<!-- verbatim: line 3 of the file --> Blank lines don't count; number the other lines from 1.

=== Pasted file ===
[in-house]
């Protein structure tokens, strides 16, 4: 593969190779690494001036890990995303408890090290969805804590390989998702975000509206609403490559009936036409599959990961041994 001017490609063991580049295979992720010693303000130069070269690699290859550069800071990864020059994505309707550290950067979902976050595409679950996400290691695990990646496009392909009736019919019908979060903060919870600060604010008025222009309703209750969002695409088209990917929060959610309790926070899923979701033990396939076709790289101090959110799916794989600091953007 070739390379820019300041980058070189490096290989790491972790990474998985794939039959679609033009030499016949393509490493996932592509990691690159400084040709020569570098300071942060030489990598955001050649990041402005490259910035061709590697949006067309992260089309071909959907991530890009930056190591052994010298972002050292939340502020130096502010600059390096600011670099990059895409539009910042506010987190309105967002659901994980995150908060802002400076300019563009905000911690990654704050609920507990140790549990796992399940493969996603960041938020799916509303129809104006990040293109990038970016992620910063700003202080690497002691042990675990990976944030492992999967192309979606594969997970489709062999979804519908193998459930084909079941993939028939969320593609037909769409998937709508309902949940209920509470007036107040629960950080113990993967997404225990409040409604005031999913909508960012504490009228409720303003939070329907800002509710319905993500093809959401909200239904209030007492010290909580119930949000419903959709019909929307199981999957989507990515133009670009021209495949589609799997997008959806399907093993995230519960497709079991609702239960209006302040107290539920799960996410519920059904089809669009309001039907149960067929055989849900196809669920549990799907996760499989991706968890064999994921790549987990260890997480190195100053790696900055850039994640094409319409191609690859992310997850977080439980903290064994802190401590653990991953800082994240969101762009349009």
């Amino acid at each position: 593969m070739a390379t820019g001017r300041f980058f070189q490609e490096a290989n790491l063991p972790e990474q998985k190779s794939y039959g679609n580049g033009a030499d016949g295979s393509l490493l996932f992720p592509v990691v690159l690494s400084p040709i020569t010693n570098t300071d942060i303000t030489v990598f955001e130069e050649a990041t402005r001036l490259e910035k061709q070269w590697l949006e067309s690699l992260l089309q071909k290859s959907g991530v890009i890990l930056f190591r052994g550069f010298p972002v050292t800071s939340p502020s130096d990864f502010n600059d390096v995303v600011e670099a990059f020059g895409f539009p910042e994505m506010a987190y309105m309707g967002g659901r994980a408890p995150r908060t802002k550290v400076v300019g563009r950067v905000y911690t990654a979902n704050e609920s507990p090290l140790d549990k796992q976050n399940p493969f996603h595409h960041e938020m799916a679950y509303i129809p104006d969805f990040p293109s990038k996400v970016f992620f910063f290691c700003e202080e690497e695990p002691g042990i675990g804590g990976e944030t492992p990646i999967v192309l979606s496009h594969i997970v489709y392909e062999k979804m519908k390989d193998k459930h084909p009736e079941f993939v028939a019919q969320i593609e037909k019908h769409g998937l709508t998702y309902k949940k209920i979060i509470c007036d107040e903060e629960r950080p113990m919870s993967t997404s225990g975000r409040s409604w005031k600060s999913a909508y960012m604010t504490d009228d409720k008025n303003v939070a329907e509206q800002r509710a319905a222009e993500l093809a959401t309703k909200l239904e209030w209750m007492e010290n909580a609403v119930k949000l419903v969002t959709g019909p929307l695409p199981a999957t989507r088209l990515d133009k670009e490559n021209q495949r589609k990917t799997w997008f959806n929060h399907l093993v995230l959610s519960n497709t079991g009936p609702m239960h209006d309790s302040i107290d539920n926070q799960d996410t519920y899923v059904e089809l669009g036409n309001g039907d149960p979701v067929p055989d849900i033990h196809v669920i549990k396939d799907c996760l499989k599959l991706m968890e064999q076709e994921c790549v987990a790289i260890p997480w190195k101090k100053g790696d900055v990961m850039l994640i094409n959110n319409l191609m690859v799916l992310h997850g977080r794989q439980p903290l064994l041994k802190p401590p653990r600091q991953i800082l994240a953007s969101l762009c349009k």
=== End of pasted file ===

């Amino acid at each position: 593969m070739a390379t820019g001017r300041f980058f070189q490609e490096a290989n790491l063991p972790e990474q998985k190779s794939y039959g679609n580049g033009a030499d016949g295979s393509l490493l996932f992720p592509v990691v690159l690494s400084p040709i020569t010693n570098t300071d942060i303000t030489v990598f955001e130069e050649a990041t402005r001036l490259e910035k061709q070269w590697l949006e067309s690699l992260l089309q071909k290859s959907g991530v890009i890990l930056f190591r052994g550069f010298p972002v050292t800071s939340p502020s130096d990864f502010n600059d390096v995303v600011e670099a990059f020059g895409f539009p910042e994505m506010a987190y309105m309707g967002g659901r994980a408890p995150r908060t802002k550290v400076v300019g563009r950067v905000y911690t990654a979902n704050e609920s507990p090290l140790d549990k796992q976050n399940p493969f996603h595409h960041e938020m799916a679950y509303i129809p104006d969805f990040p293109s990038k996400v970016f992620f910063f290691c700003e202080e690497e695990p002691g042990i675990g804590g990976e944030t492992p990646i999967v192309l979606s496009h594969i997970v489709y392909e062999k979804m519908k390989d193998k459930h084909p009736e079941f993939v028939a019919q969320i593609e037909k019908h769409g998937l709508t998702y309902k949940k209920i979060i509470c007036d107040e903060e629960r950080p113990m919870s993967t997404s225990g975000r409040s409604w005031k600060s999913a909508y960012m604010t504490d009228d409720k008025n303003v939070a329907e509206q800002r509710a319905a222009e993500l093809a959401t309703k909200l239904e209030w209750m007492e010290n909580a609403v119930k949000l419903v969002t959709g019909p929307l695409p199981a999957t989507r088209l990515d133009k670009e490559n021209q495949r589609k990917t799997w997008f959806n929060h399907l093993v995230l959610s519960n497709t079991g009936p609702m239960h209006d309790s302040i107290d539920n926070q799960d996410t519920y899923v059904e089809l669009g036409n309001g039907d149960p979701v067929p055989d849900i033990h196809v669920i549990k396939d799907c996760l499989k599959l991706m968890e064999q076709e994921c790549v987990a790289i260890p997480w190195k101090k100053g790696d900055v990961m850039l994640i094409n959110n319409l191609m690859v799916l992310h997850g977080r794989q439980p903290l064994l041994k802190p401590p653990r600091q991953i800082l994240a953007s969101l762009c349009k």